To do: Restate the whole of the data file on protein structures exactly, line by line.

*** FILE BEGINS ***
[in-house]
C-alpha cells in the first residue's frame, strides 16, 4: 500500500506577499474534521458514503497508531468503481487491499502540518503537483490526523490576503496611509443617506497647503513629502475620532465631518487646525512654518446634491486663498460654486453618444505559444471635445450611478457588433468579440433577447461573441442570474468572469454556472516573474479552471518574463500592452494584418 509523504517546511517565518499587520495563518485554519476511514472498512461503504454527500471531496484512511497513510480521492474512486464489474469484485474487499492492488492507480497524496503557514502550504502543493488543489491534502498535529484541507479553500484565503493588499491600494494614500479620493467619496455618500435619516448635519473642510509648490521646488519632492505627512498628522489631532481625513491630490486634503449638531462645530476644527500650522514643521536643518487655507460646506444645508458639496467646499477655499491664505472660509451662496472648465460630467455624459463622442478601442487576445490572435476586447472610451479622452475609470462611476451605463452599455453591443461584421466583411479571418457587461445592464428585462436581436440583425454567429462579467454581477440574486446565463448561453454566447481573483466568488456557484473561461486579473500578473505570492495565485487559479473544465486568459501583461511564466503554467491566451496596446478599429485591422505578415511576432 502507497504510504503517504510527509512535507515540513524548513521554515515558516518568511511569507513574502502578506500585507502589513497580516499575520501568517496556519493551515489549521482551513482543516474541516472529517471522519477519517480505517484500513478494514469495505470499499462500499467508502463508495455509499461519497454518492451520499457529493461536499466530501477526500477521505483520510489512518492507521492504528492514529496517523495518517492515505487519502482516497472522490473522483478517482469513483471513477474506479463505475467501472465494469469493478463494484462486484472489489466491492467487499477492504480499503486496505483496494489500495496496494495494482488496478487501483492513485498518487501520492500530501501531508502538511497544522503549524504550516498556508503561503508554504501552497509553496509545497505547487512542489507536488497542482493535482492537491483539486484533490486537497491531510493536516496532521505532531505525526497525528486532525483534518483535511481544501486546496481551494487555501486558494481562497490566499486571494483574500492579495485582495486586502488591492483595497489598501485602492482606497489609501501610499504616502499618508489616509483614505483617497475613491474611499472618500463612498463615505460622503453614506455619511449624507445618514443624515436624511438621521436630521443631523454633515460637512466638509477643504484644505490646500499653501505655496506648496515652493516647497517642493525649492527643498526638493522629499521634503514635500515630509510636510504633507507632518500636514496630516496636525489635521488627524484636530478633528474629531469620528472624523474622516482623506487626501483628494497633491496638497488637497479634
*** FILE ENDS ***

[in-house]
C-alpha cells in the first residue's frame, strides 16, 4: 500500500506577499474534521458514503497508531468503481487491499502540518503537483490526523490576503496611509443617506497647503513629502475620532465631518487646525512654518446634491486663498460654486453618444505559444471635445450611478457588433468579440433577447461573441442570474468572469454556472516573474479552471518574463500592452494584418 509523504517546511517565518499587520495563518485554519476511514472498512461503504454527500471531496484512511497513510480521492474512486464489474469484485474487499492492488492507480497524496503557514502550504502543493488543489491534502498535529484541507479553500484565503493588499491600494494614500479620493467619496455618500435619516448635519473642510509648490521646488519632492505627512498628522489631532481625513491630490486634503449638531462645530476644527500650522514643521536643518487655507460646506444645508458639496467646499477655499491664505472660509451662496472648465460630467455624459463622442478601442487576445490572435476586447472610451479622452475609470462611476451605463452599455453591443461584421466583411479571418457587461445592464428585462436581436440583425454567429462579467454581477440574486446565463448561453454566447481573483466568488456557484473561461486579473500578473505570492495565485487559479473544465486568459501583461511564466503554467491566451496596446478599429485591422505578415511576432 502507497504510504503517504510527509512535507515540513524548513521554515515558516518568511511569507513574502502578506500585507502589513497580516499575520501568517496556519493551515489549521482551513482543516474541516472529517471522519477519517480505517484500513478494514469495505470499499462500499467508502463508495455509499461519497454518492451520499457529493461536499466530501477526500477521505483520510489512518492507521492504528492514529496517523495518517492515505487519502482516497472522490473522483478517482469513483471513477474506479463505475467501472465494469469493478463494484462486484472489489466491492467487499477492504480499503486496505483496494489500495496496494495494482488496478487501483492513485498518487501520492500530501501531508502538511497544522503549524504550516498556508503561503508554504501552497509553496509545497505547487512542489507536488497542482493535482492537491483539486484533490486537497491531510493536516496532521505532531505525526497525528486532525483534518483535511481544501486546496481551494487555501486558494481562497490566499486571494483574500492579495485582495486586502488591492483595497489598501485602492482606497489609501501610499504616502499618508489616509483614505483617497475613491474611499472618500463612498463615505460622503453614506455619511449624507445618514443624515436624511438621521436630521443631523454633515460637512466638509477643504484644505490646500499653501505655496506648496515652493516647497517642493525649492527643498526638493522629499521634503514635500515630509510636510504633507507632518500636514496630516496636525489635521488627524484636530478633528474629531469620528472624523474622516482623506487626501483628494497633491496638497488637497479634